Carroll discusses Jesus' call to leave all and follow. He says, "If the disciples come to realize that God's claim may collide with allegiance to parents and household, this is a discovery that Jesus made before them. . ." I forget that Jesus did, in fact walk the line and embraced before us both leaving and loving his family. He briefly points out that "Joseph . . . remains intriguingly silent. . . throughout [Luke's] narrative." (TCITB p. 185) We may not think about this with so many missing fathers in our culture but in a patriarchal society, this would be very significant. There was a non-silent, present Father in Jesus' story.

He discusses the meaning of the language when Jesus says that anyone who doesn't "hate" family "and even life itself, can not be my disciple." (TCITB p. 186) He says, "These are not words designed to comfort parents, but they can be liberating and empowering for their children, especially in a social world in which one's place as dutiful son or daughter within the household was the primary determinant of identity, role, and vocation." (TCITB p. 187) He reminds us that Jesus found this with His heavenly father (TCITB p 185) without abandoning his natural family and maintained the tension required to keep both ends intact. (TCITb p. 187) These were very interesting comments. We, perhaps, are more apt to encourage kids to break away than generations before us but his discussion and the places in scripture where Jesus does this are worth exploring.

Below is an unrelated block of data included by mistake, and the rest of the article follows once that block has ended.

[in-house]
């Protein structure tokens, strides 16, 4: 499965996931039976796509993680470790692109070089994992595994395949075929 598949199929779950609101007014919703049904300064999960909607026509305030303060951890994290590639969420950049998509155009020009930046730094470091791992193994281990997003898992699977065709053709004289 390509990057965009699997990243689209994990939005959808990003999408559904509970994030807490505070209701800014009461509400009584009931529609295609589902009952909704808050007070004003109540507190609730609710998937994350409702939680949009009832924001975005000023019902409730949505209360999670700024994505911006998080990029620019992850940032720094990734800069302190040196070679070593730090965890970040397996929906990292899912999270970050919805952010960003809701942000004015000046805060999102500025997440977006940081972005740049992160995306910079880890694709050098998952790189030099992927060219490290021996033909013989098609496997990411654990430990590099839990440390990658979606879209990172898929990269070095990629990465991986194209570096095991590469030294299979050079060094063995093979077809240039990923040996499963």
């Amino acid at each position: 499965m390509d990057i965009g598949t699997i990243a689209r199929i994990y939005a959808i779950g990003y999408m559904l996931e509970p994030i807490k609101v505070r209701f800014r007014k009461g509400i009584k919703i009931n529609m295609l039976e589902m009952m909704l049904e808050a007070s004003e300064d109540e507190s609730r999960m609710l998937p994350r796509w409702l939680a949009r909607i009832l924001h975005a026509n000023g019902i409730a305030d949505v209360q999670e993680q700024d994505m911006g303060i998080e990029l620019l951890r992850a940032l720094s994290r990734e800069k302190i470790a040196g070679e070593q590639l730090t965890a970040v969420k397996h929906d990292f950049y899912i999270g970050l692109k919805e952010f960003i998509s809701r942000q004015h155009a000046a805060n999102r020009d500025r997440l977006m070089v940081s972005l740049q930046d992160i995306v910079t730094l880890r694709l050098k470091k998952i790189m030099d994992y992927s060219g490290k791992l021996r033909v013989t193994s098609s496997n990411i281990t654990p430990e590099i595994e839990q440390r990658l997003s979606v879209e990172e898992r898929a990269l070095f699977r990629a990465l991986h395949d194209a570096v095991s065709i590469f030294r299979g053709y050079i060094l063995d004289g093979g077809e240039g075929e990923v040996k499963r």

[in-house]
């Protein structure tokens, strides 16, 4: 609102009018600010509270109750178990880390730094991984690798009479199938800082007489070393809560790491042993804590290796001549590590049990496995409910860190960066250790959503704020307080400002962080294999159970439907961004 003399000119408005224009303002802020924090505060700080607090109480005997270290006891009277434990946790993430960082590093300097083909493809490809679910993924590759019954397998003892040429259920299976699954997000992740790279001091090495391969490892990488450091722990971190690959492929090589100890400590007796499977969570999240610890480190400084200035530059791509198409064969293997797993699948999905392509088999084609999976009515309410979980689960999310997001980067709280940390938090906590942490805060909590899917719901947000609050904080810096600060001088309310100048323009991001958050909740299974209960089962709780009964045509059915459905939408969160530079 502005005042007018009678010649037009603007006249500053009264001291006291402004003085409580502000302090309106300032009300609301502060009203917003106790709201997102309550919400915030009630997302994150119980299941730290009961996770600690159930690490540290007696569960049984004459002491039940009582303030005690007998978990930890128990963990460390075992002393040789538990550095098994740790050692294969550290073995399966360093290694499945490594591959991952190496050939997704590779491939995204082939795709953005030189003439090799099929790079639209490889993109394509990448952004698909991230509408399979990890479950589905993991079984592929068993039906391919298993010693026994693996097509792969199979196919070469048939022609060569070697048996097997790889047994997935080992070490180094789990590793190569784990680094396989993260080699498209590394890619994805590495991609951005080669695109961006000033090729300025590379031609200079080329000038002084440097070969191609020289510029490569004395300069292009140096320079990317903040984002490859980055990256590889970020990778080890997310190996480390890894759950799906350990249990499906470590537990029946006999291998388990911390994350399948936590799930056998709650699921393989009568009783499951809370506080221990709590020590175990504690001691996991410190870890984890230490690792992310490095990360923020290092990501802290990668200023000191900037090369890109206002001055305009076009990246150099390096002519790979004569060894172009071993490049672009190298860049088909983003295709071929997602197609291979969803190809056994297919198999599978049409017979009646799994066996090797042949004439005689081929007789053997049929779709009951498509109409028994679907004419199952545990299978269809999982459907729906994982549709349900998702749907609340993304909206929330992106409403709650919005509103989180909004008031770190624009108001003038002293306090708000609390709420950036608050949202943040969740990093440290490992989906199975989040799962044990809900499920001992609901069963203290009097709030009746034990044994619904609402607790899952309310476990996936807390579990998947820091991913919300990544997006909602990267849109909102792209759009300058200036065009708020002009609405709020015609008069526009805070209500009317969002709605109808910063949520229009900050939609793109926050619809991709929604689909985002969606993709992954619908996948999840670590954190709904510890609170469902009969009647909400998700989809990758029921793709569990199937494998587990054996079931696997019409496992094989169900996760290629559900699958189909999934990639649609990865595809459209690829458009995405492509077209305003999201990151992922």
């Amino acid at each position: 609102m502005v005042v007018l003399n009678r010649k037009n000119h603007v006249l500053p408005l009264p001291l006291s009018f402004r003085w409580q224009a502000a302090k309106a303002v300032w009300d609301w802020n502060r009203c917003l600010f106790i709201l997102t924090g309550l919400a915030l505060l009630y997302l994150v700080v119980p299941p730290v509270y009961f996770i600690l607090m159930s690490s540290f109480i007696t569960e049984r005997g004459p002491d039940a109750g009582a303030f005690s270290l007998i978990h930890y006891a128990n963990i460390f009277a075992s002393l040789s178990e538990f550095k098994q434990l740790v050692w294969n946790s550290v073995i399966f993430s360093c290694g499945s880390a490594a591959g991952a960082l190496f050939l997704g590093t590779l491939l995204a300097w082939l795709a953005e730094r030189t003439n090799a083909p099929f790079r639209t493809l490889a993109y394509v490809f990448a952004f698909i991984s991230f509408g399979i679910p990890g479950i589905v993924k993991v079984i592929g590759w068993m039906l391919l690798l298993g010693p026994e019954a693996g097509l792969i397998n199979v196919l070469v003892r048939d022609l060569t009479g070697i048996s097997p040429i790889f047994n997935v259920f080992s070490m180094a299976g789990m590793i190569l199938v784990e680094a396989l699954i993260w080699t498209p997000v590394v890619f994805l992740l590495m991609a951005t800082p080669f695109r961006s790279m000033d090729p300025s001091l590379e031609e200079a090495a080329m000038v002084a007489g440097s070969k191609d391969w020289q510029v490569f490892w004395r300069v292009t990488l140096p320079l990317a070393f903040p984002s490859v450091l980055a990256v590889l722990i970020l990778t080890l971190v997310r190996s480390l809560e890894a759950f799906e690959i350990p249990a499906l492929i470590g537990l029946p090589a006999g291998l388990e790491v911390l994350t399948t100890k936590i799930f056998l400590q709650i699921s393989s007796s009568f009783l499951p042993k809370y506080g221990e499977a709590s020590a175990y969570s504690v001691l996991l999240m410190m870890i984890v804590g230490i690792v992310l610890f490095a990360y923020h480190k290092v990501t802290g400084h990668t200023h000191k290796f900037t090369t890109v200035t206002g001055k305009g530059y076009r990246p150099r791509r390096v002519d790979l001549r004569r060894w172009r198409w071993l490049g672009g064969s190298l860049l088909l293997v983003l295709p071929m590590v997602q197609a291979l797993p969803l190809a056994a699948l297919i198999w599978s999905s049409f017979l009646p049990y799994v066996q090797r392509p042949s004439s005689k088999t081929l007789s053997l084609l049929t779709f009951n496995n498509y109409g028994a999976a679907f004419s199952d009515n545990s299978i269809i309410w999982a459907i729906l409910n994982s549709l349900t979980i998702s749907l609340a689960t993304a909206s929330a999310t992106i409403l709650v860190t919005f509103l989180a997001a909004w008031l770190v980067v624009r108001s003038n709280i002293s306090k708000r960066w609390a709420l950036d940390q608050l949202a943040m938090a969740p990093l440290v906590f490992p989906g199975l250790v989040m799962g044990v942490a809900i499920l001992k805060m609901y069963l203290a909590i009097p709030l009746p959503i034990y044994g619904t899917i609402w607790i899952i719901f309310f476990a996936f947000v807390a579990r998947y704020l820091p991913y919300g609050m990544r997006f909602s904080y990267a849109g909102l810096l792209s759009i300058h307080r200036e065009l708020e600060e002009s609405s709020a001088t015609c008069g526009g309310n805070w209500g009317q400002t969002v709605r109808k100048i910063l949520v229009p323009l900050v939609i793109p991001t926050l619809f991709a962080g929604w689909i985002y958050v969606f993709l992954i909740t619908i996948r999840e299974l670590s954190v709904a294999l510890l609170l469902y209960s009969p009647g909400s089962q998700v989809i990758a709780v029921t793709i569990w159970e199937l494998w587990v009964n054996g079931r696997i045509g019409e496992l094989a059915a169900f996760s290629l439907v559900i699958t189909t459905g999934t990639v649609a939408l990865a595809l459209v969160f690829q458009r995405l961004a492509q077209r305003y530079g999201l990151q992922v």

Carroll looks at children and status in the kingdom of God. God's ways reversed status. His disciples don't get it. They argue about who was greatest. Jesus responds to this conflict by drawing a child beside Him. He tells His disciples if they welcome this little one, they welcome Him. Treat this young person the way you would treat My representative. When the disciples want honor, Jesus tells them they must extend hospitality to and receive a little child. You want to honor Jesus? You want to honor God? Honor a little child. The disciples push the children away, Jesus pulls the children close. This is a facinating discussion. It's not only worth reading but it's worth going back to the scriptures to see what the disciples are saying or asking for and how Jesus responds using children. (TCITB p. 189) Carroll points out that "Jesus sides with the young against his disciples; even infants have right of access to him, because, after all, they already have a place within God's realm." (TCITB p. 190) He signifies the manger as "a powerful symbol of the reversals that lie ahead." (TCITB p. 191)